SYS: Add new partitions and logical volumes, and swap to a system non-destructively.

Share this link

Note: This is an RHCSA 7 exam objective.

Presentation

You’ve got three options when adding some swap space to a system:

  • use a logical volume inside a volume group,
  • use a new partition,
  • use a file system (this is not a good solution performance-wise).

Logical Volume Configuration

If you decide to create a logical volume, follow these steps:
Create a logical volume (here called lv_swap with a size of 1G in the vg volume group):

# lvcreate --size 1G --name lv_swap vg

Prepare the swap logical volume:

# mkswap /dev/vg/lv_swap

Add the swap logical volume to the system:

# swapon /dev/vg/lv_swap

Choose one of these commands to check the result:

# swapon -s
# cat /proc/swaps

Edit the /etc/fstab file and add the following line (you can replace the beginning of the line with the UUID of the swap logical volume):

/dev/mapper/vg-lv_swap swap swap defaults 0 0

Note: to remove the swap logical volume, remove the line previously created in the /etc/fstab file and type:

# swapoff /dev/vg/lv_swap
# lvremove /dev/vg/lv_swap

Partition Configuration

If you decide to create a new partition, follow these steps:
Create a new partition with fdisk (here on the /dev/vda disk):

# fdisk /dev/vda

At the fdisk prompt, type ‘c‘, then ‘u‘ and finally ‘p‘ to print the partition table.
Still at the fdisk prompt, type ‘n‘ to create a new partition, type the partition number, the first sector and the partition size.
Don’t forget to give the swap type to this partition: press ‘t‘, then the partition number, then ‘82‘.
Exit the fdisk prompt with the ‘w‘ to write the partition table on disk.

Ask the kernel to read again the partition table (where X is the number of the swap partition):

# partprobe /dev/vdaX

Prepare the swap partition:

# mkswap /dev/vdaX

Add the swap partition to the system:

# swapon /dev/vdaX

Choose one of these commands to check the result:

# swapon -s
# cat /proc/swaps

Edit the /etc/fstab file and add the following line (you can replace the beginning of the line with the UUID of the swap partition):

/dev/vdaX swap swap defaults 0 0

Note: to remove the swap partition, remove the line previously created in the /etc/fstab file and type:

# swapoff /dev/vdaX
1 Star2 Stars3 Stars4 Stars5 Stars (No Ratings Yet)
Loading...

Leave a Reply

33 Comments on "SYS: Add new partitions and logical volumes, and swap to a system non-destructively."

Notify of
Sort by:   newest | oldest
pawel
Member
pawel

Alternatively, if you do not have a spare partition for swap, you can always use a file on existing one:

1. Create an empty file on e.g. /mnt/ partition (size 50MB):

dd if=/dev/zero of=/mnt/swap.file bs=1M count=50
chmod 0600 /mnt/swap.file

2. Set up a Linux swap area on that file:

mkswap /mnt/swap.file

3. Add an entry to your /etc/fstab file:

/mnt/swap.file swap swap 0 0

4. Enable newly added swap area:

swapon -a

5. Check if the system is using it:

swapon -s

hunter86_bg
Member

I can only add that “mkswap” command has a “-L” option with which you can LABEL your partition (or file), which can be later used in “/etc/fstab”. Although the swap file is not the best practice, it might come in handy, when you have some free space on a partition, but you cannot shrink (not in lvm), nor have the time to backup and use the whole space.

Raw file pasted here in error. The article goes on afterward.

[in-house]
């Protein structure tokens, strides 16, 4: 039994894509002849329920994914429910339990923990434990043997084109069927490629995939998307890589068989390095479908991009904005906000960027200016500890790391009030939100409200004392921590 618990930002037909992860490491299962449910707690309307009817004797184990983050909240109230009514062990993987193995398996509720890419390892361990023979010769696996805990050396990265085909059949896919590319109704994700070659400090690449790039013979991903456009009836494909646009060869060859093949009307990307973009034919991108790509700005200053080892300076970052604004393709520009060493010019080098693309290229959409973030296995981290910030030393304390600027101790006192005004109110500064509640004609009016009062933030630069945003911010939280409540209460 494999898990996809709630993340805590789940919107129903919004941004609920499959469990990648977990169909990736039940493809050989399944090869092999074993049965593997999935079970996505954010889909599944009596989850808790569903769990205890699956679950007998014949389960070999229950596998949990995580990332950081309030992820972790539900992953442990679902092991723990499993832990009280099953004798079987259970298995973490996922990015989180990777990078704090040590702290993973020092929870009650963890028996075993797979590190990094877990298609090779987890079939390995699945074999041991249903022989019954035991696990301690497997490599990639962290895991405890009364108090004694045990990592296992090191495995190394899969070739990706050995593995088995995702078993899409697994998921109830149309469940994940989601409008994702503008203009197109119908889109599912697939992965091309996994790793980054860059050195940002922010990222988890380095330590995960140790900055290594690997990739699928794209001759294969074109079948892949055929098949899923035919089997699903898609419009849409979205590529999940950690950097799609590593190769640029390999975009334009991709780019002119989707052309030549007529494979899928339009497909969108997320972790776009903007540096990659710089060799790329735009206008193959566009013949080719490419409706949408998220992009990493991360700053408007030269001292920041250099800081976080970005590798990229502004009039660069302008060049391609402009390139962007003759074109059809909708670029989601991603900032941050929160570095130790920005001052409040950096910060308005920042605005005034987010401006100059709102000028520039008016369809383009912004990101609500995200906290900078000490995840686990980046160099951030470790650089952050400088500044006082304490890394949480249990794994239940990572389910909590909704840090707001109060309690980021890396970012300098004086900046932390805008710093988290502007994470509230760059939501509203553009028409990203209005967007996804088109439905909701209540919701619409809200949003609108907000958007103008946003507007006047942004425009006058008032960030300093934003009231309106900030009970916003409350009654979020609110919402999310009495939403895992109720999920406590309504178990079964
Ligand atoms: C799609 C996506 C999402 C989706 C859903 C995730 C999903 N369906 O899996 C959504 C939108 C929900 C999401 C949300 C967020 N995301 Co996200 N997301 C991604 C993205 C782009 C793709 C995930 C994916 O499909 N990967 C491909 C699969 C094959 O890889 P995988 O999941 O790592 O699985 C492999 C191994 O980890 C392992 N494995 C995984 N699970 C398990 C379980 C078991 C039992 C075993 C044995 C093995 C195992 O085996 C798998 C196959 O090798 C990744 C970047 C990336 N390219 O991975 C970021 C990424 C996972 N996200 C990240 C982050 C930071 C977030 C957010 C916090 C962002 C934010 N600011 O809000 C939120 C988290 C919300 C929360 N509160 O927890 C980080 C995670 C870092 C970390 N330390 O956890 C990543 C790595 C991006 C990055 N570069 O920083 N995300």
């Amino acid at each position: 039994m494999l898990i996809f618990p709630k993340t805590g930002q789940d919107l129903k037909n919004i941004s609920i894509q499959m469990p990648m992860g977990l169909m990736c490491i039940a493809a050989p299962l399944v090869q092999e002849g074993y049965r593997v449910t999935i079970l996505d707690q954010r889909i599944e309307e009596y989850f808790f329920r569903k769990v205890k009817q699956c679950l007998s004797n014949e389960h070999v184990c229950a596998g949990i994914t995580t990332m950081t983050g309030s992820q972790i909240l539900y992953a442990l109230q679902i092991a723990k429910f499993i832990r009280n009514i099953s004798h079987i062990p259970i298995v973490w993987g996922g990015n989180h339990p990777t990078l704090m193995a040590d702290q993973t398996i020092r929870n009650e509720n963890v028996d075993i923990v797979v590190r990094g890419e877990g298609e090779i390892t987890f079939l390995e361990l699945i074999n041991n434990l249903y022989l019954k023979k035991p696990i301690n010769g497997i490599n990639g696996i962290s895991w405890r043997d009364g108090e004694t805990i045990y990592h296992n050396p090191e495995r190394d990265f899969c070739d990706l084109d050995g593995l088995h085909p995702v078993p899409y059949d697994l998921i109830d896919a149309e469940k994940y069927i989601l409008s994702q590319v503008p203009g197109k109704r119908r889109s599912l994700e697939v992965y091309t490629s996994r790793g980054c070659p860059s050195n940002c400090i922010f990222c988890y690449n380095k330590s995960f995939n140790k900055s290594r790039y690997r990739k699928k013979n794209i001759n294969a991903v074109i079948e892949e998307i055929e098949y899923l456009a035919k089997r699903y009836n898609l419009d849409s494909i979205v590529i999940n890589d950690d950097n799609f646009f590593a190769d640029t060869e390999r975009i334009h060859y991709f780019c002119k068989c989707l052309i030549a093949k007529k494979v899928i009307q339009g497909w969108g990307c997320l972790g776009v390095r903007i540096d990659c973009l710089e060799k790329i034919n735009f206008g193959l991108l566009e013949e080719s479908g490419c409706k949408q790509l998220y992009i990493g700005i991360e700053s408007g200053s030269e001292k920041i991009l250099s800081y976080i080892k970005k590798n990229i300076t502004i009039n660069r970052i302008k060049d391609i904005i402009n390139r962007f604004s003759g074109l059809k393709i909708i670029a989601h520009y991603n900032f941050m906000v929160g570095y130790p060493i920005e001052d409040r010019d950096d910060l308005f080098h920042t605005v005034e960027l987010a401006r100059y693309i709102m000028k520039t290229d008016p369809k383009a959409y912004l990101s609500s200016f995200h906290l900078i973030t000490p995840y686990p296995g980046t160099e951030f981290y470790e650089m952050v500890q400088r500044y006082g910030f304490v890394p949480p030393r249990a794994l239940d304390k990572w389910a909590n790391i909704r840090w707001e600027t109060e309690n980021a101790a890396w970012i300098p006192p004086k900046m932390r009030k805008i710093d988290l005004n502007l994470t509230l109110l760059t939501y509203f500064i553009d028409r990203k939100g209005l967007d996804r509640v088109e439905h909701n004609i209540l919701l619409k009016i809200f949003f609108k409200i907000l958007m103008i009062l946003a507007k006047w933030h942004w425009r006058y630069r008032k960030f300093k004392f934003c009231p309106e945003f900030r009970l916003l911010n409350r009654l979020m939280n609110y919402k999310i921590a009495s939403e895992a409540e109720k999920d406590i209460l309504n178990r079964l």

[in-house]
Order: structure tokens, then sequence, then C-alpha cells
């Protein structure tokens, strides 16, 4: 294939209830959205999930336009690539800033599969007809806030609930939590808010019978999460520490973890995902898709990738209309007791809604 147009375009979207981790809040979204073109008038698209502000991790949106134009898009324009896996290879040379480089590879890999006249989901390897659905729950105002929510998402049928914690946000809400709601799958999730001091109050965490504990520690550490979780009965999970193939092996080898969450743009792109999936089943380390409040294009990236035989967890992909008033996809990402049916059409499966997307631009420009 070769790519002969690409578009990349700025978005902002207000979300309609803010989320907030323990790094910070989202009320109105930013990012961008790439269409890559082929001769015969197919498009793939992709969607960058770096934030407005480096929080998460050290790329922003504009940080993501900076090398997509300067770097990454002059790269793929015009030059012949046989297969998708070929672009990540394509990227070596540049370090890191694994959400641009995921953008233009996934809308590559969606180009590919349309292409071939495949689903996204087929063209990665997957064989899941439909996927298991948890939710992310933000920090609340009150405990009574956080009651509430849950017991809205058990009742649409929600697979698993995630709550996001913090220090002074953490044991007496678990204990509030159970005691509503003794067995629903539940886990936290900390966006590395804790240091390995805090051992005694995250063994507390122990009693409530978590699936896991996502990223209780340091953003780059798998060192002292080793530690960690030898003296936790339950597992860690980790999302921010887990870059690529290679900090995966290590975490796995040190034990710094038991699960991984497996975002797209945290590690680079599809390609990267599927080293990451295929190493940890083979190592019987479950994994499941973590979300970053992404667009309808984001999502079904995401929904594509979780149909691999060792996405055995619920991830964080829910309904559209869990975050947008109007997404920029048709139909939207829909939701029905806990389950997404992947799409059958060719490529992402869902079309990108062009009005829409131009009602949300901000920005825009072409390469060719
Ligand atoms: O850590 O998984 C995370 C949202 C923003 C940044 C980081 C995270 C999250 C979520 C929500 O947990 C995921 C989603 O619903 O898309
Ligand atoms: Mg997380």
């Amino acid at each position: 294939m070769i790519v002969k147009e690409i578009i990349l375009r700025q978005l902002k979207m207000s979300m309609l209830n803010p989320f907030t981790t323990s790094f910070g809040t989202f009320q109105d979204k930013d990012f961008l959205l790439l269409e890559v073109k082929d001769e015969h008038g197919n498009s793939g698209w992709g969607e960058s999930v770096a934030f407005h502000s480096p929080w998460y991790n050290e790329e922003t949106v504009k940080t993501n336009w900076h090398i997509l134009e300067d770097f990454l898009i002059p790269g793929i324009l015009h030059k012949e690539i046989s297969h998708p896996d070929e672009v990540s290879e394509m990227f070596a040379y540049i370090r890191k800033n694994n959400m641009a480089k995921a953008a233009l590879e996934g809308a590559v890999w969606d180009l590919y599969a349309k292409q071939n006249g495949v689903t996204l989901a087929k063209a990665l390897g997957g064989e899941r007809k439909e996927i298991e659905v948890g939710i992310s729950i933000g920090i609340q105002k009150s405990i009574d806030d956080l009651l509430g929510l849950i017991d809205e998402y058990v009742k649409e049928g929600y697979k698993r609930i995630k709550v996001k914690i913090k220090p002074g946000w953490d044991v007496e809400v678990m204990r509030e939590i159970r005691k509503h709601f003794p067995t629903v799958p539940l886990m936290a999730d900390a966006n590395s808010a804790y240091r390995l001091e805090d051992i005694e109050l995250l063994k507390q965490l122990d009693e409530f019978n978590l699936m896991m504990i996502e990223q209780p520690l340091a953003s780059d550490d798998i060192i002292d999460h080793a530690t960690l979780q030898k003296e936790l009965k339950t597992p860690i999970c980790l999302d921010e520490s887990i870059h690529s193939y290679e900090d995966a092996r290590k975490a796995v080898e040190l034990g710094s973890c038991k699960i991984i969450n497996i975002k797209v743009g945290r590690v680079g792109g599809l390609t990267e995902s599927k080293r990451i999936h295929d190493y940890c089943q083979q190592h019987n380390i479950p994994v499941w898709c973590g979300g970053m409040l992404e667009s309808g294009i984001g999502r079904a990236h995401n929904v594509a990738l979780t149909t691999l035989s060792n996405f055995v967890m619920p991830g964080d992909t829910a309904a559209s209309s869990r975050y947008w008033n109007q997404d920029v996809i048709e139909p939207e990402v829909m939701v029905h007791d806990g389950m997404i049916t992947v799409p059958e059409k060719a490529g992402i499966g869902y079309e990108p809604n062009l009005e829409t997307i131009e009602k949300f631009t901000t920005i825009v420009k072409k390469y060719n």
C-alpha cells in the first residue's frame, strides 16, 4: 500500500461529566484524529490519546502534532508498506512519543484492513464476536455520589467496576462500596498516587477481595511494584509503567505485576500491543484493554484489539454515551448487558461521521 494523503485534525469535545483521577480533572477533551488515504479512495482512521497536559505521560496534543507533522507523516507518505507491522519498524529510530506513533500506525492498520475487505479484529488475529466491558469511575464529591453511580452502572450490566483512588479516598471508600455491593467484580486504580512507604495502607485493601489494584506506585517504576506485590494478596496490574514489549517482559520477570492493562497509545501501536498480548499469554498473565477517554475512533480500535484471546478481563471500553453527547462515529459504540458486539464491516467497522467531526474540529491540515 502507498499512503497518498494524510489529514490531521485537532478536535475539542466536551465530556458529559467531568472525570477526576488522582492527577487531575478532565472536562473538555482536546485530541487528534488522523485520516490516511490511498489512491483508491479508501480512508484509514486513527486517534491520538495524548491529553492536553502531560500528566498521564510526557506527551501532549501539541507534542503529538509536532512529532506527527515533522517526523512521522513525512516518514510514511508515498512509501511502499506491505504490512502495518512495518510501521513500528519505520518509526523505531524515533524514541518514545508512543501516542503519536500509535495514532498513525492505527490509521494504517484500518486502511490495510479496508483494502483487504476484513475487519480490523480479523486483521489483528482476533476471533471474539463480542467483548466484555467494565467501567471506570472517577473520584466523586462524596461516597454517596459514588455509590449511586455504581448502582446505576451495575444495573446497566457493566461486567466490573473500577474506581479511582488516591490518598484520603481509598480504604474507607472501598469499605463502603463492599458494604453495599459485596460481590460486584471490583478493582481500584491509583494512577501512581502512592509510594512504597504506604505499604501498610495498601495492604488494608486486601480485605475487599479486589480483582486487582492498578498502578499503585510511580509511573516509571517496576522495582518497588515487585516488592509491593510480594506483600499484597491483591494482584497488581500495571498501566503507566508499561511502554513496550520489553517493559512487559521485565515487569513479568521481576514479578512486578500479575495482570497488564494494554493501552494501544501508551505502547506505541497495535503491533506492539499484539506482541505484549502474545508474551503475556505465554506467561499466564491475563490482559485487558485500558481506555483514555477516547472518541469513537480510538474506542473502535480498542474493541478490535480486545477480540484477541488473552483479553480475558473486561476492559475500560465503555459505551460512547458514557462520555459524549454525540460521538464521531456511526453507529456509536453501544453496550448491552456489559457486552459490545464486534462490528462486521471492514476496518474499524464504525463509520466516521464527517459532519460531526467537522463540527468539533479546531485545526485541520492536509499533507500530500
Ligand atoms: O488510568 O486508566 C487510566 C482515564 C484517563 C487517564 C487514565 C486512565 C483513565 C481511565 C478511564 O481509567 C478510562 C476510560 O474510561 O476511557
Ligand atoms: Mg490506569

Piotr
Member
Piotr

I am trying to create a swap file:
mkdir /swap
fallocate -l 200M /swap/swap.file
mkswap /swap/swap.file

but when I try to enable swapping I’ve got:

swapon: /swap/swap.file: swapon failed: Invalid argument

What am I doing wrong?

lixinchina1
Member
lixinchina1

Hi, thanks for all the great info. I saw from other websites few people discussed that they do not see extra disk or partition when it comes down to extend lv or swap, which makes me a bit worried. When I practice I have a storage server that can always quickly assign disk to my Linux host. May I know in the real exam where the disk space comes from?

lixinchina1
Member
lixinchina1

That makes sense; thx CertDepot

samuel.sappa
Member
samuel.sappa

I had an experience when reducing the file system using lvreduce and then when the system rebooted, my system was in error, with error message missing superblock, is there any save way to reduce the filesystem without causing this error ?
(note I reduce the home dir not the root dir)
Thank You for Your Info

twostep
Member
twostep

If you obtained the error:
“wrong fs type, bad option.bad superblock…”,
the cause is that you did not reduce filesystem via command: “resize2fs /path size” before you did lvreduce.

Linuxpro
Member
Linuxpro

Hello, I took the exam. However, I was unable to do the swap partition and to create a new LVM despite the fact I know all the steps. This was due to the fact that I was unable to create partition from fdisk cmd. There was not space, that is what the system told me. I know all the step but I just did not figure that out… I will be taken the exam on Friday. I need to fix this issue before I go back. Thank you.

reaz_mahmood
Member
reaz_mahmood

Does it make any sense to make two swap partitions? or we are supposed to expand existing one rather than creating a new one?

wpDiscuz

RHCSA7: Task of the day

Allowed time: 5 minutes.
Configure a cron task to write the uptime at 2PM every day.

RHCE7: Task of the day

Allowed time: 15 minutes.
Configure a httpd server with a password protected directory under the /var/www/html/private directory.

Poll for favorite RHEL 7 book

What is your favorite RHEL 7 book to prepare RHCSA & RHCE exams?

View Results

Loading ... Loading ...

Poll for most difficult RHCSA 7 topic

What do you think is the most difficult RHCSA 7 topic?

View Results

Loading ... Loading ...

Poll for most difficult RHCE 7 topic

What do you think is the most difficult RHCE 7 topic?

View Results

Loading ... Loading ...

Recent Comments